Staphylococcus aureus is a feared pathogen (MRSA, multi-resistant S. aureus) due to frequent resistances against many antibiotics, especially in hospital infections. Researchers at the Paul-Ehrlich-Institut have identified immunological processes that prevent a successful immune response directed against the pathogenic agent. The delivery of bacterial proteins with RNA adjuvant or messenger RNA (mRNA) into immune cells allows the re-direction of the immune response towards an active defense against S. aureus. This could be of significant importance for the development of an effective vaccine. PLOS Pathogens has published these research results online on 25 May 2017.
Staphylococcus aureus (S. aureus) is a bacterium that colonizes by far more than half of the skin and the mucosa of adults, usually without causing infections....
Physicists from the University of Würzburg are capable of generating identical looking single light particles at the push of a button. Two new studies now demonstrate the potential this method holds.
The quantum computer has fuelled the imagination of scientists for decades: It is based on fundamentally different phenomena than a conventional computer....
An international team of physicists has monitored the scattering behaviour of electrons in a non-conducting material in real-time. Their insights could be beneficial for radiotherapy.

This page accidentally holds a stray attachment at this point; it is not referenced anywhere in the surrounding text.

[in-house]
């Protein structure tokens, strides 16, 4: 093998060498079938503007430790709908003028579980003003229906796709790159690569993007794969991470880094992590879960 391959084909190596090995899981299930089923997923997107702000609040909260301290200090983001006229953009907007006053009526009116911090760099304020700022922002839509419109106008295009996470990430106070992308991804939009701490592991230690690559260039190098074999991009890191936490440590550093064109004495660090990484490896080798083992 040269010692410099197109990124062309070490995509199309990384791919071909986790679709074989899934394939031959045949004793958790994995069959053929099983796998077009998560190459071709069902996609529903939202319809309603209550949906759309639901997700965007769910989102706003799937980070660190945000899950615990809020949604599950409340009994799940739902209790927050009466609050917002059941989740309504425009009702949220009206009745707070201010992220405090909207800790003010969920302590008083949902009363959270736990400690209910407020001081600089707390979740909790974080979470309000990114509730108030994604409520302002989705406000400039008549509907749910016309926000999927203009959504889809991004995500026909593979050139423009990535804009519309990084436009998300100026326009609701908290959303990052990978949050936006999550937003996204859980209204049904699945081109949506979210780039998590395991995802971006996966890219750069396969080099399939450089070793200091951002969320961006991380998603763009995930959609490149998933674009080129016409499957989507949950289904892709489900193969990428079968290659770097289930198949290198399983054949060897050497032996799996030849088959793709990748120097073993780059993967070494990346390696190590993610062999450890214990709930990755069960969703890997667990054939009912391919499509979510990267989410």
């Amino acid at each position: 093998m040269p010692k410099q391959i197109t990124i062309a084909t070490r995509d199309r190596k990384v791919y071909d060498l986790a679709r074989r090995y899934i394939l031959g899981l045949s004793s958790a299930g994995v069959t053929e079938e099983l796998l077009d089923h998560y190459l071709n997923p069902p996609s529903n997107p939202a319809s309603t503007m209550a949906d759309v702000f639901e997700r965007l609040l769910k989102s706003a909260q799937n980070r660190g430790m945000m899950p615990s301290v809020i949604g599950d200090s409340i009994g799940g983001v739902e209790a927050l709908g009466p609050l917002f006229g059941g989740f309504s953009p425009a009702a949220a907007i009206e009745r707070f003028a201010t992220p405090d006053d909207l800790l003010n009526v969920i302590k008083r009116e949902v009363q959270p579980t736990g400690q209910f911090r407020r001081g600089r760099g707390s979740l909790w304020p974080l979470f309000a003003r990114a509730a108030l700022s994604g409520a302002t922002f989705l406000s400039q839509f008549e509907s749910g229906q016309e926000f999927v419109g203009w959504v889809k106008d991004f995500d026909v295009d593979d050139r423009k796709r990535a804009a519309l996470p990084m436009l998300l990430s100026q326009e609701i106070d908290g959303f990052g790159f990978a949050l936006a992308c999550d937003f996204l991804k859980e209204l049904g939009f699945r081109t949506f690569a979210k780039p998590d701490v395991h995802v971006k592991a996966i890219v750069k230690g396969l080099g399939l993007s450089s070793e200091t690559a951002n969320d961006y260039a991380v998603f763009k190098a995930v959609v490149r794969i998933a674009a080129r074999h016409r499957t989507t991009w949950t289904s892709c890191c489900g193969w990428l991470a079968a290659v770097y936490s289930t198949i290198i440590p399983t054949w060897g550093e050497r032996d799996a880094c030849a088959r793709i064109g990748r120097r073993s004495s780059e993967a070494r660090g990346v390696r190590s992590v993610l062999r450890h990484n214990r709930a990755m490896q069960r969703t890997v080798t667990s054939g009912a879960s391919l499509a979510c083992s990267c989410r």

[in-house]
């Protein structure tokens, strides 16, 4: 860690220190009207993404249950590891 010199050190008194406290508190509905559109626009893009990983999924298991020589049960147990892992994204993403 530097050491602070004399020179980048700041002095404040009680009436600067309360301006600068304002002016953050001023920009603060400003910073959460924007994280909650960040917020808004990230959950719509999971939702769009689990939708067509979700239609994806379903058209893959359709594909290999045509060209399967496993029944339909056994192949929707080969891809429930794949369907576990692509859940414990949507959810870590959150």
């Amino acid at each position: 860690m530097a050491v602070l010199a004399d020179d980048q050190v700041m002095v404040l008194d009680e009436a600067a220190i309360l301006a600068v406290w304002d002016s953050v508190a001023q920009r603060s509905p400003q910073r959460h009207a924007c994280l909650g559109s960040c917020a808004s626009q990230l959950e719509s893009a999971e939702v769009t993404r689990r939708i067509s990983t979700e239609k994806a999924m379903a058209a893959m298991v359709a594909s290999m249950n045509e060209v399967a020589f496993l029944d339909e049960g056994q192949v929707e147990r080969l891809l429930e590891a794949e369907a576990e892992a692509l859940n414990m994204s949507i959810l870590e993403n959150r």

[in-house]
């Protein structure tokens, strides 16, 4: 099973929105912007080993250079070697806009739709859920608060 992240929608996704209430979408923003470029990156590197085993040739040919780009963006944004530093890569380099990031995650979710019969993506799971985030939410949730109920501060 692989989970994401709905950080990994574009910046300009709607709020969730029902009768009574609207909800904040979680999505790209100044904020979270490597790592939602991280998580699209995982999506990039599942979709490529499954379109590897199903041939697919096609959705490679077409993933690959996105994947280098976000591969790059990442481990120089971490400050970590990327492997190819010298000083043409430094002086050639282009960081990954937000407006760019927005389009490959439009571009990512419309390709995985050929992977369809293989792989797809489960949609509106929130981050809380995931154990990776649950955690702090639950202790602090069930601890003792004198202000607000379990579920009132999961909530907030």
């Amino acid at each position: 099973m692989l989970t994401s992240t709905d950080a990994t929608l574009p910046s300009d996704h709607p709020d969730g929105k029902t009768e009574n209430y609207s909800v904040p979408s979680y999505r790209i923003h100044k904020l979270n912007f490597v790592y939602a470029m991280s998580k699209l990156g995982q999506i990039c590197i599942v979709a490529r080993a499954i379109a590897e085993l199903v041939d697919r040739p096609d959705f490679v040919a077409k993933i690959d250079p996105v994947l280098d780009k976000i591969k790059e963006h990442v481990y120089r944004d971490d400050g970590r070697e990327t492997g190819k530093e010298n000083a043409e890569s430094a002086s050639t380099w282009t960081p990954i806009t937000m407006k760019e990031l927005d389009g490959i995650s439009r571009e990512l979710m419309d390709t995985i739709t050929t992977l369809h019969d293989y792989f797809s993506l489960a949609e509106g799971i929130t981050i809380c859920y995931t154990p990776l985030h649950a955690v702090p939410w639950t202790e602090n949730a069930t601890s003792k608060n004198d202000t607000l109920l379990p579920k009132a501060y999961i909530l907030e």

We can refer to electrons in non-conducting materials as ‘sluggish’. Typically, they remain fixed in a location, deep inside an atomic composite. It is hence...
Two-dimensional magnetic structures are regarded as a promising material for new types of data storage, since the magnetic properties of individual molecular building blocks can be investigated and modified. For the first time, researchers have now produced a wafer-thin ferrimagnet, in which molecules with different magnetic centers arrange themselves on a gold surface to form a checkerboard pattern. Scientists at the Swiss Nanoscience Institute at the University of Basel and the Paul Scherrer Institute published their findings in the journal Nature Communications.
Ferrimagnets are composed of two centers which are magnetized at different strengths and point in opposing directions. Two-dimensional, quasi-flat ferrimagnets...
An Australian-Chinese research team has created the world's thinnest hologram, paving the way towards the integration of 3D holography into everyday...
24.05.2017 | Event News
23.05.2017 | Event News
22.05.2017 | Event News
26.05.2017 | Life Sciences
26.05.2017 | Life Sciences
26.05.2017 | Physics and Astronomy